The Jefferson County Historical Society (JCHS) is wrapping up its inaugural online fundraising effort.
With a $5,000 goal, JCHS surpassed the halfway point, expecting to meet its summer effort with an eye toward preservation tools.
“We wanted to try out an online fundraiser just to support our collections. The collections team maintains anything you see in our exhibits, and because of their maintenance, people can do research but the materials needed, in order to preserve these collections for longevity, those items tend to be expensive,” Alexandra Toombs, Director of Development and Giving for JCHS, told The Leader.
The association, which governs the museum and its artifacts, manages risks with a care strategy. To preserve the various materials in a museum collection, the collections team determines first what breaks them down. Such challenges to long-term preservation are known as the agents of deterioration, which includes pests, light, temperature, and humidity.
“A lot of people don’t realize what goes into the preservation of our collections in order to maintain their historical significance. And this fundraiser will help us buy the products that we need. The work they are doing is setting us up for longevity — if we don’t have these items to showcase, we don’t have a story to tell,” Toombs said.
Some of the items on the fundraiser wish list include unbuffered folder stock for housing a blueprint collection, storage boxes for a glass plate collection, a few textile boxes for some 50 to 150-year-old quilts, clothing, and uniforms, an assortment of acid-free, lignin-free, PAT-passed boxes, and a freezer.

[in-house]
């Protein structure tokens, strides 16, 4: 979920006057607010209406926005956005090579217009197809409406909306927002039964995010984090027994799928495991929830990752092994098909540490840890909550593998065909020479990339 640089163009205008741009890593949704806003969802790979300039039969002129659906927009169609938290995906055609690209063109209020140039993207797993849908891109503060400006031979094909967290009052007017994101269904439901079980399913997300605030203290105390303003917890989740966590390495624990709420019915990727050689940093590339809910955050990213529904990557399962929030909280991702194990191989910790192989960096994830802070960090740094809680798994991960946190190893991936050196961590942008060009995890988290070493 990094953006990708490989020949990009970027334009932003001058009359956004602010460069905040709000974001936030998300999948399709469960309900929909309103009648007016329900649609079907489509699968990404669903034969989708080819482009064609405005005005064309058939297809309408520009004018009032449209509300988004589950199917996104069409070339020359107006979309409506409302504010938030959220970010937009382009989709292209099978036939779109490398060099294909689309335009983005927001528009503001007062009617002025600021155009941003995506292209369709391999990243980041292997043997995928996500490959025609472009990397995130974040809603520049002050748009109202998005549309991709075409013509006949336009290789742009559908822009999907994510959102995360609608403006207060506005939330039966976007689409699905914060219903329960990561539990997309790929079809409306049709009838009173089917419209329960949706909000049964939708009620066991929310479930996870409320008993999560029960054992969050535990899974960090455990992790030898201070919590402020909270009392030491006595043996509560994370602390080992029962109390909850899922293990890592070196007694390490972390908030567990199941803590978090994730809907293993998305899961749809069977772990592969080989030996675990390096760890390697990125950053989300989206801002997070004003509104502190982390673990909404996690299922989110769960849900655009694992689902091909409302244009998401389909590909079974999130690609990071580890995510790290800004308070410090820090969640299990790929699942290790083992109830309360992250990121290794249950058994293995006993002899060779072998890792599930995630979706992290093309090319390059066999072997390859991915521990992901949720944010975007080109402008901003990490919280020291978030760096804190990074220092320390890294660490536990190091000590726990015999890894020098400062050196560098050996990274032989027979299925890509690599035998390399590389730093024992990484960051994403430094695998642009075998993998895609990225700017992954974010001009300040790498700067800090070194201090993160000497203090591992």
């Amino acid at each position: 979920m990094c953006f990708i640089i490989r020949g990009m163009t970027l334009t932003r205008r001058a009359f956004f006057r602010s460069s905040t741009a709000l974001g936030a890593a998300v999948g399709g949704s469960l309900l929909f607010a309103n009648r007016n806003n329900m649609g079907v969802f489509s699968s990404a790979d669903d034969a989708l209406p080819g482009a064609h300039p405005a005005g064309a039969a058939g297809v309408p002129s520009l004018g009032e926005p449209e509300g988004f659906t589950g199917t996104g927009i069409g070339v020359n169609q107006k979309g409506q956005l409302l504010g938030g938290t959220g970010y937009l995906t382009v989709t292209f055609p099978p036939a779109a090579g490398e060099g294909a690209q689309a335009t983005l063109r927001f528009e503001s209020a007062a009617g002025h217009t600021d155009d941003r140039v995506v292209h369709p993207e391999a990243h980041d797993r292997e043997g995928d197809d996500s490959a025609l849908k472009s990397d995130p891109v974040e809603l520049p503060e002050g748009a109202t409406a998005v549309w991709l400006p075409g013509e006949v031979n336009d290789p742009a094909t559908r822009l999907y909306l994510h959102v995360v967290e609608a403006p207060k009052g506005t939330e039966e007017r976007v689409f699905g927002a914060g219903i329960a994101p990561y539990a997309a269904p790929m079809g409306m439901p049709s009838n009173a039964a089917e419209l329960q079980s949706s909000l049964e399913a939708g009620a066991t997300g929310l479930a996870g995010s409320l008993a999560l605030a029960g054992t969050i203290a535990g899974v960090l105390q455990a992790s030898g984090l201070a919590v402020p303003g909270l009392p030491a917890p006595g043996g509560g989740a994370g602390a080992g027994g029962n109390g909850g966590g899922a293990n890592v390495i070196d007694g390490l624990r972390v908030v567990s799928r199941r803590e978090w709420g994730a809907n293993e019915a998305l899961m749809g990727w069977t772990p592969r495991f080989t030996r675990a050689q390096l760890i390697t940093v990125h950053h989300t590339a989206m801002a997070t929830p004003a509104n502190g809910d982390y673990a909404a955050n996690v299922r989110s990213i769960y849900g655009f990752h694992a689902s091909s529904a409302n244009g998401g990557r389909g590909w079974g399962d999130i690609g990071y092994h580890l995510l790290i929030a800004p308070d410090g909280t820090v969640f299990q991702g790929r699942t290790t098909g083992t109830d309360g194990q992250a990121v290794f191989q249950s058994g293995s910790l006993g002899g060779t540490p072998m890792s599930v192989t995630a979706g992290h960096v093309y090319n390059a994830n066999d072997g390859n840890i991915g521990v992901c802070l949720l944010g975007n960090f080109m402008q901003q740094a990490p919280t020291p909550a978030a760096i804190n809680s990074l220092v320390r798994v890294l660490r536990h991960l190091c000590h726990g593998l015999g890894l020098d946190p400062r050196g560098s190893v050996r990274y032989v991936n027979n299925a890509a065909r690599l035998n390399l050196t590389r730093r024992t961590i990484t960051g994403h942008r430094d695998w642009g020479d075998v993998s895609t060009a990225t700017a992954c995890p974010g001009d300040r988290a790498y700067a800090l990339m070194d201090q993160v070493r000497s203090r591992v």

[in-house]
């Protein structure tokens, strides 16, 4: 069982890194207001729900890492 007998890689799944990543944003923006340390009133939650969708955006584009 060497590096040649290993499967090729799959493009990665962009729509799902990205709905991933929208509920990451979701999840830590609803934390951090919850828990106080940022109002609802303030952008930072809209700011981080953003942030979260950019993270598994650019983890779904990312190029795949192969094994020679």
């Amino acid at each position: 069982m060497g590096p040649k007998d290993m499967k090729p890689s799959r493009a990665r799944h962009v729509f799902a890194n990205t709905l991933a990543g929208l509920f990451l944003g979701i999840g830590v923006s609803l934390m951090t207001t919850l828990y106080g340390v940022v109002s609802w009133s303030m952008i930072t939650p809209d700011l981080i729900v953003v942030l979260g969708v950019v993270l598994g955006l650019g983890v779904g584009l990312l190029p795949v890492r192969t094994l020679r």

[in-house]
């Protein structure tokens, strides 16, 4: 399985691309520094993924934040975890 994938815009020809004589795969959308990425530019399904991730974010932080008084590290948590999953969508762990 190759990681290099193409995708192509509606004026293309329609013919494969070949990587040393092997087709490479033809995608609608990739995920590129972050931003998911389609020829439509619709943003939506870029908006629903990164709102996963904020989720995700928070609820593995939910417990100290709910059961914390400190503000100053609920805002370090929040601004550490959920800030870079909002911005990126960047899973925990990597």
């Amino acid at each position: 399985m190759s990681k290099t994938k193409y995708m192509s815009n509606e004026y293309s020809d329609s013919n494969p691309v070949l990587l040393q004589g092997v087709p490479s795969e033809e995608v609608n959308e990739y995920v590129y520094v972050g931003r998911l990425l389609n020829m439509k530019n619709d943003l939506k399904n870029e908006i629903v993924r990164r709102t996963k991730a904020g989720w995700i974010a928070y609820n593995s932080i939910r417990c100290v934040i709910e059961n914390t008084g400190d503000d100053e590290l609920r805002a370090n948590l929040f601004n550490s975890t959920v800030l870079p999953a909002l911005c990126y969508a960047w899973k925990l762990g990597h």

The association has hired a firm from Vancouver to begin the work of redesigning the interior of the museum.
“We’re going to be building, inside this space, a reimagining of the experience. We will be launching a campaign so we can build this new museum for the community,” Toombs explained.
The reimagined JCHS, she added, will enhance tourism and local use, featuring a new theme each year over the next four years, on Historic Port Townsend. The first year’s theme is based on the idea of “home.”
“What is home? What does home mean to the people who live here?” Toombs asked.
With an eye toward who the association serves, she said she expects the reimagining to bring a little more realism back into the collections on display and available to researchers.
“The truth might make people uncomfortable, because we do not serve one people or group but try to tell the story of all races, all genders, everyone who lives or has lived here — we’re very inclusive.”
Toombs said the JCHS will be looking for community feedback.
“We want a lot of engagement. This is a historic building. The integrity of this building will not be adjusted. We’re really looking at accessibility, and different ways of learning and receiving information, of keeping it central in this part of the world, for the people of Jefferson County.”